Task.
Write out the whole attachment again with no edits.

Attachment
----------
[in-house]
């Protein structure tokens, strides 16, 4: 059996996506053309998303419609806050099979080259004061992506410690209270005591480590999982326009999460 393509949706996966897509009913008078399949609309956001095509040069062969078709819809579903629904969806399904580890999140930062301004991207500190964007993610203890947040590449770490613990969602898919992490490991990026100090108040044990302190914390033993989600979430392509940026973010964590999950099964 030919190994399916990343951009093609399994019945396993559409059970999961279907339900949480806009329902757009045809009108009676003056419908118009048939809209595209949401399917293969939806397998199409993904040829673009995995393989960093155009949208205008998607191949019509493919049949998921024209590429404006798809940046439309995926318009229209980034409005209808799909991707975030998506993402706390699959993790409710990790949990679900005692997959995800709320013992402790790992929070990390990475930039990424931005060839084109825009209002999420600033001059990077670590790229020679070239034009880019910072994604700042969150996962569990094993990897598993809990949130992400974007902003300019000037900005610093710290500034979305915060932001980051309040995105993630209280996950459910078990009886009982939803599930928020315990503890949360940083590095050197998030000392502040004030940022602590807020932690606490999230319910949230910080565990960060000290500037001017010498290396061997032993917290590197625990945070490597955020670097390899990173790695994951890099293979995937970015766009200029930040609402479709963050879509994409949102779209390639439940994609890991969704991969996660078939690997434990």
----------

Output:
[in-house]
């Protein structure tokens, strides 16, 4: 059996996506053309998303419609806050099979080259004061992506410690209270005591480590999982326009999460 393509949706996966897509009913008078399949609309956001095509040069062969078709819809579903629904969806399904580890999140930062301004991207500190964007993610203890947040590449770490613990969602898919992490490991990026100090108040044990302190914390033993989600979430392509940026973010964590999950099964 030919190994399916990343951009093609399994019945396993559409059970999961279907339900949480806009329902757009045809009108009676003056419908118009048939809209595209949401399917293969939806397998199409993904040829673009995995393989960093155009949208205008998607191949019509493919049949998921024209590429404006798809940046439309995926318009229209980034409005209808799909991707975030998506993402706390699959993790409710990790949990679900005692997959995800709320013992402790790992929070990390990475930039990424931005060839084109825009209002999420600033001059990077670590790229020679070239034009880019910072994604700042969150996962569990094993990897598993809990949130992400974007902003300019000037900005610093710290500034979305915060932001980051309040995105993630209280996950459910078990009886009982939803599930928020315990503890949360940083590095050197998030000392502040004030940022602590807020932690606490999230319910949230910080565990960060000290500037001017010498290396061997032993917290590197625990945070490597955020670097390899990173790695994951890099293979995937970015766009200029930040609402479709963050879509994409949102779209390639439940994609890991969704991969996660078939690997434990």